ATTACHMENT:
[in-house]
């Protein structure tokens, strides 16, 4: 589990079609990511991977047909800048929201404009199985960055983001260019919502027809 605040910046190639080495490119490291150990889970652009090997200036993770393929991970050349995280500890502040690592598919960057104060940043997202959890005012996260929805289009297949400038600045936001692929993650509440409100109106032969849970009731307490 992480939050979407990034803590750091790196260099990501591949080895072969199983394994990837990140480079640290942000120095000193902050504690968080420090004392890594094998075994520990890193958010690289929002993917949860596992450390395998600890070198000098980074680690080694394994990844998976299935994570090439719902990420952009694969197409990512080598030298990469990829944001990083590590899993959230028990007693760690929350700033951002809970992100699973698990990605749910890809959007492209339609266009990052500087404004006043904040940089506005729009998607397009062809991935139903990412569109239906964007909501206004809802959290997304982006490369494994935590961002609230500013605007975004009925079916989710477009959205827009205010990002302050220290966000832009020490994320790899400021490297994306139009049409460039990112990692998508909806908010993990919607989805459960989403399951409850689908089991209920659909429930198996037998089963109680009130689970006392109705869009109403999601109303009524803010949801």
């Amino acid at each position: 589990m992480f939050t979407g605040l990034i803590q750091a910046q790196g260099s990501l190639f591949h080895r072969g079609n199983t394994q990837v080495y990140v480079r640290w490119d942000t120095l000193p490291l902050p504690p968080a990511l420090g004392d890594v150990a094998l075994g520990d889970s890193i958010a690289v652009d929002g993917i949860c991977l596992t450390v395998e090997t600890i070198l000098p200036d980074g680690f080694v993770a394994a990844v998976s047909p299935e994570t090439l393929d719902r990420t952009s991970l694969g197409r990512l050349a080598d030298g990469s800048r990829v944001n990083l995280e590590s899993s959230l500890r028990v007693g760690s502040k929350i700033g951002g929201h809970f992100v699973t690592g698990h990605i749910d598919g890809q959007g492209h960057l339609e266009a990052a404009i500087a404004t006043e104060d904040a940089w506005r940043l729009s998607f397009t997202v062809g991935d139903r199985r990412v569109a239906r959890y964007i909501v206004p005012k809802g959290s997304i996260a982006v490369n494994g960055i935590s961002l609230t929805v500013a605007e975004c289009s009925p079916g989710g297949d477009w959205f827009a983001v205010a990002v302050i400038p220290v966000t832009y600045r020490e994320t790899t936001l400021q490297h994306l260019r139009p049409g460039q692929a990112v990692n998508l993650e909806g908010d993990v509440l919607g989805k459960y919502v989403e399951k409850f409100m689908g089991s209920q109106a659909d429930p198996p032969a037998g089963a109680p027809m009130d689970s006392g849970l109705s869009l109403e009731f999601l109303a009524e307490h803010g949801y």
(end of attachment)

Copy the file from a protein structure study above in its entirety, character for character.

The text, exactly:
[in-house]
């Protein structure tokens, strides 16, 4: 589990079609990511991977047909800048929201404009199985960055983001260019919502027809 605040910046190639080495490119490291150990889970652009090997200036993770393929991970050349995280500890502040690592598919960057104060940043997202959890005012996260929805289009297949400038600045936001692929993650509440409100109106032969849970009731307490 992480939050979407990034803590750091790196260099990501591949080895072969199983394994990837990140480079640290942000120095000193902050504690968080420090004392890594094998075994520990890193958010690289929002993917949860596992450390395998600890070198000098980074680690080694394994990844998976299935994570090439719902990420952009694969197409990512080598030298990469990829944001990083590590899993959230028990007693760690929350700033951002809970992100699973698990990605749910890809959007492209339609266009990052500087404004006043904040940089506005729009998607397009062809991935139903990412569109239906964007909501206004809802959290997304982006490369494994935590961002609230500013605007975004009925079916989710477009959205827009205010990002302050220290966000832009020490994320790899400021490297994306139009049409460039990112990692998508909806908010993990919607989805459960989403399951409850689908089991209920659909429930198996037998089963109680009130689970006392109705869009109403999601109303009524803010949801």
């Amino acid at each position: 589990m992480f939050t979407g605040l990034i803590q750091a910046q790196g260099s990501l190639f591949h080895r072969g079609n199983t394994q990837v080495y990140v480079r640290w490119d942000t120095l000193p490291l902050p504690p968080a990511l420090g004392d890594v150990a094998l075994g520990d889970s890193i958010a690289v652009d929002g993917i949860c991977l596992t450390v395998e090997t600890i070198l000098p200036d980074g680690f080694v993770a394994a990844v998976s047909p299935e994570t090439l393929d719902r990420t952009s991970l694969g197409r990512l050349a080598d030298g990469s800048r990829v944001n990083l995280e590590s899993s959230l500890r028990v007693g760690s502040k929350i700033g951002g929201h809970f992100v699973t690592g698990h990605i749910d598919g890809q959007g492209h960057l339609e266009a990052a404009i500087a404004t006043e104060d904040a940089w506005r940043l729009s998607f397009t997202v062809g991935d139903r199985r990412v569109a239906r959890y964007i909501v206004p005012k809802g959290s997304i996260a982006v490369n494994g960055i935590s961002l609230t929805v500013a605007e975004c289009s009925p079916g989710g297949d477009w959205f827009a983001v205010a990002v302050i400038p220290v966000t832009y600045r020490e994320t790899t936001l400021q490297h994306l260019r139009p049409g460039q692929a990112v990692n998508l993650e909806g908010d993990v509440l919607g989805k459960y919502v989403e399951k409850f409100m689908g089991s209920q109106a659909d429930p198996p032969a037998g089963a109680p027809m009130d689970s006392g849970l109705s869009l109403e009731f999601l109303a009524e307490h803010g949801y």